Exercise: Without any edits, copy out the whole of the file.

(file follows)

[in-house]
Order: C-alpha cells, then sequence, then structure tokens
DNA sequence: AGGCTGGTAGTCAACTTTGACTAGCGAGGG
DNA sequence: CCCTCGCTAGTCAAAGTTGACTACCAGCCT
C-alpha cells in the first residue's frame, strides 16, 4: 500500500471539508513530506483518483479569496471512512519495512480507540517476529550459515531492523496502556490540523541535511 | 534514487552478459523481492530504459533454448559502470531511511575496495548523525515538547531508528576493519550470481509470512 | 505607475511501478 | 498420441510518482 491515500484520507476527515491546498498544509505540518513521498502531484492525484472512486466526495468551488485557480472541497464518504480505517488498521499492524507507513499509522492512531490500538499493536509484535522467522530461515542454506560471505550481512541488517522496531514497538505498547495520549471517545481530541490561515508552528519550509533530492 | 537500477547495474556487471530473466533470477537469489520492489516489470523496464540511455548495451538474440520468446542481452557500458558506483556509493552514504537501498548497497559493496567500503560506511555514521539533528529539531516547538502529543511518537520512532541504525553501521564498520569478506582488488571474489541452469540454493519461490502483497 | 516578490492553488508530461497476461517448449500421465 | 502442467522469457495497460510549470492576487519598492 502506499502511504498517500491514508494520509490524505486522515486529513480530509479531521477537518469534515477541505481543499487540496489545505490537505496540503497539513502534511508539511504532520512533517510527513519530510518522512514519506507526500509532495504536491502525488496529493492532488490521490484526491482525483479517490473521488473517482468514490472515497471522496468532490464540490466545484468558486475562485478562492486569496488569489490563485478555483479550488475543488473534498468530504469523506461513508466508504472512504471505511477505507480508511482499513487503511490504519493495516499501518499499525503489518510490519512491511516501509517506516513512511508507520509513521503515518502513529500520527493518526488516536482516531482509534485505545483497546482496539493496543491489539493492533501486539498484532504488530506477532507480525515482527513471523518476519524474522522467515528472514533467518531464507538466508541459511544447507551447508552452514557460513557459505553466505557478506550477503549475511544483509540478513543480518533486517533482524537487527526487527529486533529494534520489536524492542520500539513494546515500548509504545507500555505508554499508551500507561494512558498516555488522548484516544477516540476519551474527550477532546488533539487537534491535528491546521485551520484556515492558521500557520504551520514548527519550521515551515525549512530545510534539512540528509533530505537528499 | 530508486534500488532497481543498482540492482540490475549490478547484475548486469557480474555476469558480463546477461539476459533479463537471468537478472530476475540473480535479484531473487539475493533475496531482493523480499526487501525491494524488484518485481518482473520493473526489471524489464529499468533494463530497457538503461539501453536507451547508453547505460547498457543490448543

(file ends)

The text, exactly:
[in-house]
Order: C-alpha cells, then sequence, then structure tokens
DNA sequence: AGGCTGGTAGTCAACTTTGACTAGCGAGGG
DNA sequence: CCCTCGCTAGTCAAAGTTGACTACCAGCCT
C-alpha cells in the first residue's frame, strides 16, 4: 500500500471539508513530506483518483479569496471512512519495512480507540517476529550459515531492523496502556490540523541535511 | 534514487552478459523481492530504459533454448559502470531511511575496495548523525515538547531508528576493519550470481509470512 | 505607475511501478 | 498420441510518482 491515500484520507476527515491546498498544509505540518513521498502531484492525484472512486466526495468551488485557480472541497464518504480505517488498521499492524507507513499509522492512531490500538499493536509484535522467522530461515542454506560471505550481512541488517522496531514497538505498547495520549471517545481530541490561515508552528519550509533530492 | 537500477547495474556487471530473466533470477537469489520492489516489470523496464540511455548495451538474440520468446542481452557500458558506483556509493552514504537501498548497497559493496567500503560506511555514521539533528529539531516547538502529543511518537520512532541504525553501521564498520569478506582488488571474489541452469540454493519461490502483497 | 516578490492553488508530461497476461517448449500421465 | 502442467522469457495497460510549470492576487519598492 502506499502511504498517500491514508494520509490524505486522515486529513480530509479531521477537518469534515477541505481543499487540496489545505490537505496540503497539513502534511508539511504532520512533517510527513519530510518522512514519506507526500509532495504536491502525488496529493492532488490521490484526491482525483479517490473521488473517482468514490472515497471522496468532490464540490466545484468558486475562485478562492486569496488569489490563485478555483479550488475543488473534498468530504469523506461513508466508504472512504471505511477505507480508511482499513487503511490504519493495516499501518499499525503489518510490519512491511516501509517506516513512511508507520509513521503515518502513529500520527493518526488516536482516531482509534485505545483497546482496539493496543491489539493492533501486539498484532504488530506477532507480525515482527513471523518476519524474522522467515528472514533467518531464507538466508541459511544447507551447508552452514557460513557459505553466505557478506550477503549475511544483509540478513543480518533486517533482524537487527526487527529486533529494534520489536524492542520500539513494546515500548509504545507500555505508554499508551500507561494512558498516555488522548484516544477516540476519551474527550477532546488533539487537534491535528491546521485551520484556515492558521500557520504551520514548527519550521515551515525549512530545510534539512540528509533530505537528499 | 530508486534500488532497481543498482540492482540490475549490478547484475548486469557480474555476469558480463546477461539476459533479463537471468537478472530476475540473480535479484531473487539475493533475496531482493523480499526487501525491494524488484518485481518482473520493473526489471524489464529499468533494463530497457538503461539501453536507451547508453547505460547498457543490448543